A tale of a translation

Rizio Yohannan Raj.

Rizio Yohannan Raj.  


Rizio Yohannan Raj, author of “a tale of things timeless”, yearns for truth and beauty in her writings

A tale of things timeless is the English version of Avinasom, a Malayalam novel by Rizio Yohannan Raj published in 2000. The novel, translated by Supriya M. Nair, revised by the author, and published last month, begins with the suicide of Avinash Suvarna, a minor poet, whose suicide note sets Laya, a young journalist, on a course of discoveries about Avinash and her own self. Rizio has also published another novel in Malayalam, two poetry collections and translated major 20th Century Malayalam poets such as Kumaran Asan into English. She responded to questions in an e-mail interview.

Given your experience as a translator of Malayalam into English, why wasn’t your novel Avinasom auto-translated?

The Malayalam original of my novel took shape in 1998-99 even as I struggled with an inexplicable inner turbulence provoked by the suicide of a stranger. Writer T.P. Kishor’s irreverent final words to the world, which tried hard to impose ordinariness on him, possessed me to such an extent that I resigned a ‘decent’ job, confused my family with my silence, and wove this story around my experience. When my editor proposed the idea of bringing it out in English, I thought a verbatim translation would be irrelevant; I had to intervene to make this text relevant to a new language and reader. This required a ‘faithful’ English draft, which I felt I could not make lest it painfully churned my memory. I wanted a translator who would give me a literal translation that I could rewrite. My friend Supriya Nair did it so well, and we have this new English version, a tale of things timeless.

Laya’s experience mirrors your own. What kind of research did you do into Kishor’s life? What role did imagination play?

I didn’t do any research. Avinash and Laya are not Kishor and Rizio, but they embody our spirit of adventure and self-examination, and that of many questers like us.

Is it significant that Laya and Avinash are intensely religious? How has your faith contributed to your writing?

I have a student’s curiosity about the origin and development of religions, and a poet’s eagerness to partake in the passion and mystery that only faith can evoke. I relish the atmosphere of ritual, magic of words, and intimation of transcendence associated with religious practice. But I do not follow the diktats of any religious establishment. The intensity of spiritual experience matters to me; I receive it from wherever I find it — the beautiful or ugly, powerful or weak, abundant or scarce. I try to translate this longing for spiritual experience into writing.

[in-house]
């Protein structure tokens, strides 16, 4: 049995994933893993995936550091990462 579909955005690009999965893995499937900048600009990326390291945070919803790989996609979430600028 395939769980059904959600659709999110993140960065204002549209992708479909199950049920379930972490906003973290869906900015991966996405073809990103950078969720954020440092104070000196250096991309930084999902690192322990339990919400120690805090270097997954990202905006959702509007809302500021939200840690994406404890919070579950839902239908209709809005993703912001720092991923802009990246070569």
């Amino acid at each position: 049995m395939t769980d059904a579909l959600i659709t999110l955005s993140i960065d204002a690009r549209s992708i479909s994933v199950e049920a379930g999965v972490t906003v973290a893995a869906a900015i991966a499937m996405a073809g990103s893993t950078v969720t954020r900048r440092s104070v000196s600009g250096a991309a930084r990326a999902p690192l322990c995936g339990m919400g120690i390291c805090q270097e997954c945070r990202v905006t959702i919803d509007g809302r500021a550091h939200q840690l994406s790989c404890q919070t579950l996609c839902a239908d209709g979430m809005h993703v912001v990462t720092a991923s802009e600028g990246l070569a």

Talking of translation, you have called it a ‘life-act’. In the light of that statement, what does one make of the ‘untranslated’ words like kutti, ettathi, etc. in your novel?

Well, translation seems to me a fundamental human act through which we ceaselessly try to forge connections within ourselves and with the world around. As in life situations, in this translation, too, I have modified/ retained the given. The use of transliteration could also enrich English in India. I think such a sahaja path of mutuality alone can connect a text with a new context. This road parallels my ultimate quest to understand the timeless connections of things in the world. The interlinking genius of ‘translation’ as an idea has revealed to me newer ways of transforming myself.

Laya and Avinash are both acutely aware that their words do not quite translate their depth of experience. (“But where would she find a readership of faith that would believe in the meaning beyond words?”/ “He feared that his words would fail to fulfil his meaning.”) Is it what you felt too, given your book often seeks to understand complex and slippery areas of experience?

The dialectic of limitation/ possibility inherent in the ‘word’ is the very puzzle that keeps me on my writer’s path. The moment one solves this puzzle, one is redeemed of one’s lot as a quester. There is a poem, “What It Means to Search for a Word” in my collection Eunuch, which ends like this:

I wander, some meaning

pining for a willing word

You also have two books of poems. How are the claims of writing poetry different?

There are particular issues that one confronts in different genres of writing. For instance, sensuousness and deep reflection are both integral to my poetic expression, and I bring in sensuous rhythms and images to convey abstract ideas. Writing fiction, on the other hand, involves thinking in terms of characters and situations, and framing the plot, and so imagery, rhythms and visual appearance of ideas on page become more incidental than substantial. But the ultimate concern is the same in all my pursuits: a yearning for beauty and truth in our afflicted times.

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Printable version | Dec 11, 2019 4:18:42 PM |

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